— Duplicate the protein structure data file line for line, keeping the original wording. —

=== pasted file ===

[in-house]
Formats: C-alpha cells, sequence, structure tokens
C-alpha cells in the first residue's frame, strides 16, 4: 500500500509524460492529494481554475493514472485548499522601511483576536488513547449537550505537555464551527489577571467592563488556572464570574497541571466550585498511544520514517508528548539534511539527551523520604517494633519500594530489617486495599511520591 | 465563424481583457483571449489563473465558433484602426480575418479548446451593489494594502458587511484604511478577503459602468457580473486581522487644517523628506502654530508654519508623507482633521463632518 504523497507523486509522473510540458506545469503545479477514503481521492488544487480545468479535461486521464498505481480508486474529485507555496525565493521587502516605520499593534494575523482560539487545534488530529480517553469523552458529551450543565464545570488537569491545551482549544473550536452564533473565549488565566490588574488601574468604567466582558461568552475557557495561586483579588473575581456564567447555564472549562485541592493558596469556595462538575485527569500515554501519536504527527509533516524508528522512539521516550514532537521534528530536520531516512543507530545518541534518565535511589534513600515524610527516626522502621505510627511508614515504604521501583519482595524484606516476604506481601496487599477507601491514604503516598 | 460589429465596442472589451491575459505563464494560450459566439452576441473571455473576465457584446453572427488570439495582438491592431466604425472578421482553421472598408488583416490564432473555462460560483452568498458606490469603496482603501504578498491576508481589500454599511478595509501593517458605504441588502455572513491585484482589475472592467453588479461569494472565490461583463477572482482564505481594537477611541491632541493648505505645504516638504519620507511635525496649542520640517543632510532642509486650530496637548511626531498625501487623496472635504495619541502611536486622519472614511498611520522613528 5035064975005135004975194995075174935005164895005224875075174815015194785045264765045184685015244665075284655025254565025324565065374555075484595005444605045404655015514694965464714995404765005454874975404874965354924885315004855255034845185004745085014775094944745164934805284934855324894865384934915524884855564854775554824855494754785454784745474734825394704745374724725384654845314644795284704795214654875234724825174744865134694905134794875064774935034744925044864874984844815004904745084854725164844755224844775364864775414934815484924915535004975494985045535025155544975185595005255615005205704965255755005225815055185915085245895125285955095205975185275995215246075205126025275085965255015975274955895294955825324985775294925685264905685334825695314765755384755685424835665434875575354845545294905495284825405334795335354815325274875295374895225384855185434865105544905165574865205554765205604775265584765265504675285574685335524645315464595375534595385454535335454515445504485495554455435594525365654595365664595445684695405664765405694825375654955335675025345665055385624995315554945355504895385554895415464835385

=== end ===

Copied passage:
[in-house]
Formats: C-alpha cells, sequence, structure tokens
C-alpha cells in the first residue's frame, strides 16, 4: 500500500509524460492529494481554475493514472485548499522601511483576536488513547449537550505537555464551527489577571467592563488556572464570574497541571466550585498511544520514517508528548539534511539527551523520604517494633519500594530489617486495599511520591 | 465563424481583457483571449489563473465558433484602426480575418479548446451593489494594502458587511484604511478577503459602468457580473486581522487644517523628506502654530508654519508623507482633521463632518 504523497507523486509522473510540458506545469503545479477514503481521492488544487480545468479535461486521464498505481480508486474529485507555496525565493521587502516605520499593534494575523482560539487545534488530529480517553469523552458529551450543565464545570488537569491545551482549544473550536452564533473565549488565566490588574488601574468604567466582558461568552475557557495561586483579588473575581456564567447555564472549562485541592493558596469556595462538575485527569500515554501519536504527527509533516524508528522512539521516550514532537521534528530536520531516512543507530545518541534518565535511589534513600515524610527516626522502621505510627511508614515504604521501583519482595524484606516476604506481601496487599477507601491514604503516598 | 460589429465596442472589451491575459505563464494560450459566439452576441473571455473576465457584446453572427488570439495582438491592431466604425472578421482553421472598408488583416490564432473555462460560483452568498458606490469603496482603501504578498491576508481589500454599511478595509501593517458605504441588502455572513491585484482589475472592467453588479461569494472565490461583463477572482482564505481594537477611541491632541493648505505645504516638504519620507511635525496649542520640517543632510532642509486650530496637548511626531498625501487623496472635504495619541502611536486622519472614511498611520522613528 5035064975005135004975194995075174935005164895005224875075174815015194785045264765045184685015244665075284655025254565025324565065374555075484595005444605045404655015514694965464714995404765005454874975404874965354924885315004855255034845185004745085014775094944745164934805284934855324894865384934915524884855564854775554824855494754785454784745474734825394704745374724725384654845314644795284704795214654875234724825174744865134694905134794875064774935034744925044864874984844815004904745084854725164844755224844775364864775414934815484924915535004975494985045535025155544975185595005255615005205704965255755005225815055185915085245895125285955095205975185275995215246075205126025275085965255015975274955895294955825324985775294925685264905685334825695314765755384755685424835665434875575354845545294905495284825405334795335354815325274875295374895225384855185434865105544905165574865205554765205604775265584765265504675285574685335524645315464595375534595385454535335454515445504485495554455435594525365654595365664595445684695405664765405694825375654955335675025345665055385624995315554945355504895385554895415464835385